Attach the term ‘lightweight’ to any kit associated with camping or cycling and it usually means two things: One, you’ll enjoy yourself considerably more, and two, there’ll be a hefty price tag attached to it. This article asks the reader to identify what it is they need in a cycle touring tent, it maybe available without the painful price tag.
‘Lightweight’ is probably the hottest key word for a tent manufacturer but how light does a tent for cycle touring need to be? Take a look at ‘Terra Nova Tents’ for instance, they make great quality tents for a range of different applications. What I really like is ‘Terra Nova’ offer several different versions of the same design, each with varying specifications and pack weights. If you have a budget of £400 put aside for your tent, the ‘Terra Nova Laser Competition 2’ is definitely worth taking a closer look at. On the other hand if you have an additional £50 to spend, you have the option of the ‘Terra Nova Laser Photon 2’. The ‘Laser Photon’ differs from the ‘Laser Competition’ by having a shorter pack length (by 4cm), lower diameter poles (by 1.29mm) and will lighten your load by 315 grams. Although a touch lighter there’s a substantial downside with the ‘Laser Photon’, you only get one door. The pack weight and size savings are so minimal with this more expensive model, I’d personally go for the ‘Laser Competition’ and the practicality of having a second door.
Spend some time comparing tent specifications and you soon realise that weight saving after a certain point just becomes a series of compromises. Work out what you need and expect from your tent and then look for the lightest model that suits your needs without compromising your requirements. I know both hikers and tourers that have gone straight out and bought the lightest tent money can buy when the less expensive, but slightly heavier two doored version would have been far more practical for them.
What do you need from your cycle touring tent? Are you solo touring or travelling as a couple? Will you mainly be travelling solo but occasionally have someone join you for a trip? When and where are you planning to use it? Will you be wild camping or using camp sites? Do you plan to use this tent for hiking trips as well as cycle tours? There are plenty of questions to be asked and answered. Take a pen and paper and make a note of how you intend to use the tent. Imagine a trip, picture where all your gear will be stored and where you’ll cook a meal whilst it’s raining outside. Is your tent purely a shelter for sleeping or is the comfort of some additional headroom a necessity? Try to imagine a complete camp from pitch to pack up.
So weight saving comes at a price. It’s understandable; the development and production of thinner, lighter, slimmer, more technical materials adds time and cost to the manufacturing process but how light does a tent suitable for cycle touring need to be? It could be suggested the weight of a cycle touring tent isn’t as important a consideration as it is to a walker. After all, the tent will likely be on top of your rack. I agree, weight saving ranks second after practicality for me as a cycle tourist where if I was purchasing a tent purely for walking, weight saving would be equally as important as any other feature. As a cycle tourist it would be a mistake to adopt a casual attitude to weight just because our gear isn’t on our back. Any cycle tourer who has had a ‘gear cull’ by cutting back and swapping kit for lighter equivalents will tell you the difference it makes to the feel of your bike, the freshness of your legs and the overall enjoyment of a trip.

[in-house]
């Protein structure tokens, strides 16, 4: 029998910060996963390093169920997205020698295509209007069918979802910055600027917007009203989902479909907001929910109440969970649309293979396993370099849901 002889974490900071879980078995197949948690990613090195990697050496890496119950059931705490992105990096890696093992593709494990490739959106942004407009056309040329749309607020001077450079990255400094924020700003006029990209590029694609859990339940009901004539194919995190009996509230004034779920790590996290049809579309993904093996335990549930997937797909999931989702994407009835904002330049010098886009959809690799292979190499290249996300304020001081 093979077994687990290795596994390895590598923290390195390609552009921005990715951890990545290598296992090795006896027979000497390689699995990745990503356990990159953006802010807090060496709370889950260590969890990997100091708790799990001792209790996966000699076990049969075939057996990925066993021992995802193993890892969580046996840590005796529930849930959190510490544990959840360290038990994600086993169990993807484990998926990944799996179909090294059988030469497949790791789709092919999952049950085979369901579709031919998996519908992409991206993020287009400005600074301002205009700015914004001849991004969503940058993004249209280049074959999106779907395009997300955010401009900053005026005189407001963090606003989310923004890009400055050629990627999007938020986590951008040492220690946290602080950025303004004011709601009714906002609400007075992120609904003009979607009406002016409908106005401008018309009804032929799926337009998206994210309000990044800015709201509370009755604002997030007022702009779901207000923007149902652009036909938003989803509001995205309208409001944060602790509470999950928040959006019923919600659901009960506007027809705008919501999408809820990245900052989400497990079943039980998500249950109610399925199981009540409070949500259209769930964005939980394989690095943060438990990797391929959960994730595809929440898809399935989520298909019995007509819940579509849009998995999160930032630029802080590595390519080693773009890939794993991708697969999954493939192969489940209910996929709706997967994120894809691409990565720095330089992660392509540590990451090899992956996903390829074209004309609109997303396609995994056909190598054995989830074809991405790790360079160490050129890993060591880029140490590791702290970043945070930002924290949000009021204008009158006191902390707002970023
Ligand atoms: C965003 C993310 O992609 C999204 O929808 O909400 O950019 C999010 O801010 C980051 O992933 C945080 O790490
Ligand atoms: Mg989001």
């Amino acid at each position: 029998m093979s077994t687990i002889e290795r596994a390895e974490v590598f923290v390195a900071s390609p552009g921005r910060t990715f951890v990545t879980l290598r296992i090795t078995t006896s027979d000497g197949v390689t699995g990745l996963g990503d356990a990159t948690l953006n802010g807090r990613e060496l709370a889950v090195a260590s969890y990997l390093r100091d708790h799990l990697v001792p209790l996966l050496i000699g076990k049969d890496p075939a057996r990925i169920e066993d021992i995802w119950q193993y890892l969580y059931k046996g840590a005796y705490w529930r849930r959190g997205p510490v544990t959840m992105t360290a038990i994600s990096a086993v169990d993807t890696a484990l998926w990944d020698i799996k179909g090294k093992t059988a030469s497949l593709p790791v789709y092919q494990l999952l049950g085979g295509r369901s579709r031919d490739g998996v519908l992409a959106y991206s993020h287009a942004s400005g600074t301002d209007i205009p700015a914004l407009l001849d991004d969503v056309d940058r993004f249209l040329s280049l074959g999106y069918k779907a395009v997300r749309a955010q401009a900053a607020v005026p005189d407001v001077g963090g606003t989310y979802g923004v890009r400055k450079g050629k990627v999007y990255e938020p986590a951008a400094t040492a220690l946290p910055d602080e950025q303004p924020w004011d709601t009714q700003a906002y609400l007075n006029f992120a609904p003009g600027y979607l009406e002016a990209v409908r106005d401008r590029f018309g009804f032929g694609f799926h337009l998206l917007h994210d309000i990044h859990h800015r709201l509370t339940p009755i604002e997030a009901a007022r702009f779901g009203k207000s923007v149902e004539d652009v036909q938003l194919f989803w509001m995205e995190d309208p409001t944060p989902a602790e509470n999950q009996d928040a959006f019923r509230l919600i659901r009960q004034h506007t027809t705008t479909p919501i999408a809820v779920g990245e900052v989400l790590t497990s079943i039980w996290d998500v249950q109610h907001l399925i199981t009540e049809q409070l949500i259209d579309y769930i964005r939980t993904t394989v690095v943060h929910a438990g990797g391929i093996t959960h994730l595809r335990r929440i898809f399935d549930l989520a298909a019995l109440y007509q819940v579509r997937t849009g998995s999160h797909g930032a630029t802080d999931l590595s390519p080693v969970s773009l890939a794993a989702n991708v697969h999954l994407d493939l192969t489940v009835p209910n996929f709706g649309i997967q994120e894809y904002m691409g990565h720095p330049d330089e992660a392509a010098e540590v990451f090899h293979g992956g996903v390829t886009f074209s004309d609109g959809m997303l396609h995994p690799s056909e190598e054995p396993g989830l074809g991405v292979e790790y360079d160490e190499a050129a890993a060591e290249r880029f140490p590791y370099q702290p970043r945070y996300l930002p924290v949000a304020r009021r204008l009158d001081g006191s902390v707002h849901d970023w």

As with a lot of things in life the key is to find the ‘middle ground’. Even if you find everything you’re looking for in an ultra light expedition tent and you have money spare to burn my advice would be to leave them well alone. They are simply over-kill for the average bicycle tour and dare I say it “not as reliable as their heavier, bulkier and cheaper counterparts”. I would also avoid the other end of the price range, ironically for the same reason – reliability.
If you are a seasoned cycle tourer you may have a make and model of tent that you swear by or you may have used a ‘middle ground’ tent that has all the features you require and you’re now looking for the lighter upgraded version of that tent. My advice to anyone planning their first tour would be to start with a mid weight, mid cost offering, before you start considering spending in excess of four hundred pounds.
I never moved on from my mid range tent, I bought a Vango Banshee 200 some years ago and I’m still putting it through it’s paces today. I’ve camped in far more expensive tents of differing shapes and size but I simply don’t need anything more than what the Banshee has to offer. Tents in the four hundred pound bracket is what I consider the top line of cycle touring tents, in my opinion, this is where the compromise between build quality and weight balance out. I’ve been really impressed with the likes of the MSR Hubba Hubba and the forementioned Terra Nova Laser Competition 2 and when my trusty Banshee eventually dies I’ll give serious consideration to a tent in this division. Thanks to the Banshee, I know what I need. I also know that I’ll be bicycle touring some way in to the future so I can be confident in making such a financial commitment.
Proven Cycle Touring Tents
Mid Range (£200 or less)
Top Line (around £400)
See my article on how to lighten your tent weight here
I’d love to hear your thoughts and recommendations of tents for cycle touring. Please leave your comments below.